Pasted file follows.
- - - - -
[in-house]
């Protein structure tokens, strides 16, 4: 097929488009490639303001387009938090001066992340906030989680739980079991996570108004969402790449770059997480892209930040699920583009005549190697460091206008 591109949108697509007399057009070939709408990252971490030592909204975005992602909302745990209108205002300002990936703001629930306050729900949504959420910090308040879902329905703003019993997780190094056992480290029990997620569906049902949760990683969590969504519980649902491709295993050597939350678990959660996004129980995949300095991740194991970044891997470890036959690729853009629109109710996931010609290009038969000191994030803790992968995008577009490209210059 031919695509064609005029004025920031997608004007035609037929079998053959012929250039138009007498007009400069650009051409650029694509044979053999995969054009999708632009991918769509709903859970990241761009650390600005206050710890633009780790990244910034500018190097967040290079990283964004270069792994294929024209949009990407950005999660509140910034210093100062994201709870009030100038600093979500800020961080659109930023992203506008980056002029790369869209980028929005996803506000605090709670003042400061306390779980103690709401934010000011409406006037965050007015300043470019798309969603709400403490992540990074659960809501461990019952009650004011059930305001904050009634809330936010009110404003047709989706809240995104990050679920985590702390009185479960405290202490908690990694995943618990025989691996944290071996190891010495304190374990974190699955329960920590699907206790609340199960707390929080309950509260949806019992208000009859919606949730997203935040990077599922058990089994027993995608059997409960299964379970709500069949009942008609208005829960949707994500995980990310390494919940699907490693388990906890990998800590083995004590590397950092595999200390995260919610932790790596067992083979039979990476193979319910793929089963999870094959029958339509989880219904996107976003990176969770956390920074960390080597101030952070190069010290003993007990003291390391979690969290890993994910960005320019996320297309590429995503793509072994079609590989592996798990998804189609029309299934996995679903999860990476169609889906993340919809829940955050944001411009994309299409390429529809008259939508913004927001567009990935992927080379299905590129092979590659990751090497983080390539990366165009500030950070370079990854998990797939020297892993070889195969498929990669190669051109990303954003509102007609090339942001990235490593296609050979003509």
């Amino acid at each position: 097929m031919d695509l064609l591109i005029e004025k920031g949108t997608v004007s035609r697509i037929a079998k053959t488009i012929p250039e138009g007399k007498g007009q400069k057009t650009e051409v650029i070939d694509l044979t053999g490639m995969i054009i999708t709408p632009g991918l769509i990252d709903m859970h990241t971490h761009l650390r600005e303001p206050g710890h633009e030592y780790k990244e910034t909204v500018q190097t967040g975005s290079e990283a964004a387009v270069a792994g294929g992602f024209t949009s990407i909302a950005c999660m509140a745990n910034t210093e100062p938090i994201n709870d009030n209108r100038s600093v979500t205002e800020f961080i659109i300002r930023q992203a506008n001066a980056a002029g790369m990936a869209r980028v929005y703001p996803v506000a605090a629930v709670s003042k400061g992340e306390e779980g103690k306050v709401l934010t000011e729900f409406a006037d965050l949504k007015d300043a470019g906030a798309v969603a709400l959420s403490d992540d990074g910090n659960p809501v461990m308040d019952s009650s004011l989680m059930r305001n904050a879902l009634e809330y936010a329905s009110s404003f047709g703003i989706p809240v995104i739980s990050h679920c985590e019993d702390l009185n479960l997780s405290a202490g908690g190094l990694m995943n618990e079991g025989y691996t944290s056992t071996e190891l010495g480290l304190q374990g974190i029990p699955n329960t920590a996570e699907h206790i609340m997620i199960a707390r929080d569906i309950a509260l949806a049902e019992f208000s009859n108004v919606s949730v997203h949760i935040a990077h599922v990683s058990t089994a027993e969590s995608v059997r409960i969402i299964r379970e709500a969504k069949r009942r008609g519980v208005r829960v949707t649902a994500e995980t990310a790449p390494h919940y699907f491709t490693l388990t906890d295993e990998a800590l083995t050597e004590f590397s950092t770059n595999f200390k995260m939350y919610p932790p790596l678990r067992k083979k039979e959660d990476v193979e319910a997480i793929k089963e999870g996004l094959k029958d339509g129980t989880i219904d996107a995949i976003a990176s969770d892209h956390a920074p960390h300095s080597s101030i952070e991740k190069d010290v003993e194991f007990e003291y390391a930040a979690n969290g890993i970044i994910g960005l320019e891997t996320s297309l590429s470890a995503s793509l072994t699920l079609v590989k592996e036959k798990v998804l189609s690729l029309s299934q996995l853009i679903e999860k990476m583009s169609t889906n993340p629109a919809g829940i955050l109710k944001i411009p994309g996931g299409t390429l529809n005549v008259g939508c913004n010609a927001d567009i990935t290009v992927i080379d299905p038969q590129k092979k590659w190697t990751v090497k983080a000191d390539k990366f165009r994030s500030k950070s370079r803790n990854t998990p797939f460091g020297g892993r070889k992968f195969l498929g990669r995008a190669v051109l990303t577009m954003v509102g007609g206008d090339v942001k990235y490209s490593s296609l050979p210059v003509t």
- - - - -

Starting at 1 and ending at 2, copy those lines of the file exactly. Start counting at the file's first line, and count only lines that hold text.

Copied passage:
[in-house]
């Protein structure tokens, strides 16, 4: 097929488009490639303001387009938090001066992340906030989680739980079991996570108004969402790449770059997480892209930040699920583009005549190697460091206008 591109949108697509007399057009070939709408990252971490030592909204975005992602909302745990209108205002300002990936703001629930306050729900949504959420910090308040879902329905703003019993997780190094056992480290029990997620569906049902949760990683969590969504519980649902491709295993050597939350678990959660996004129980995949300095991740194991970044891997470890036959690729853009629109109710996931010609290009038969000191994030803790992968995008577009490209210059 031919695509064609005029004025920031997608004007035609037929079998053959012929250039138009007498007009400069650009051409650029694509044979053999995969054009999708632009991918769509709903859970990241761009650390600005206050710890633009780790990244910034500018190097967040290079990283964004270069792994294929024209949009990407950005999660509140910034210093100062994201709870009030100038600093979500800020961080659109930023992203506008980056002029790369869209980028929005996803506000605090709670003042400061306390779980103690709401934010000011409406006037965050007015300043470019798309969603709400403490992540990074659960809501461990019952009650004011059930305001904050009634809330936010009110404003047709989706809240995104990050679920985590702390009185479960405290202490908690990694995943618990025989691996944290071996190891010495304190374990974190699955329960920590699907206790609340199960707390929080309950509260949806019992208000009859919606949730997203935040990077599922058990089994027993995608059997409960299964379970709500069949009942008609208005829960949707994500995980990310390494919940699907490693388990906890990998800590083995004590590397950092595999200390995260919610932790790596067992083979039979990476193979319910793929089963999870094959029958339509989880219904996107976003990176969770956390920074960390080597101030952070190069010290003993007990003291390391979690969290890993994910960005320019996320297309590429995503793509072994079609590989592996798990998804189609029309299934996995679903999860990476169609889906993340919809829940955050944001411009994309299409390429529809008259939508913004927001567009990935992927080379299905590129092979590659990751090497983080390539990366165009500030950070370079990854998990797939020297892993070889195969498929990669190669051109990303954003509102007609090339942001990235490593296609050979003509």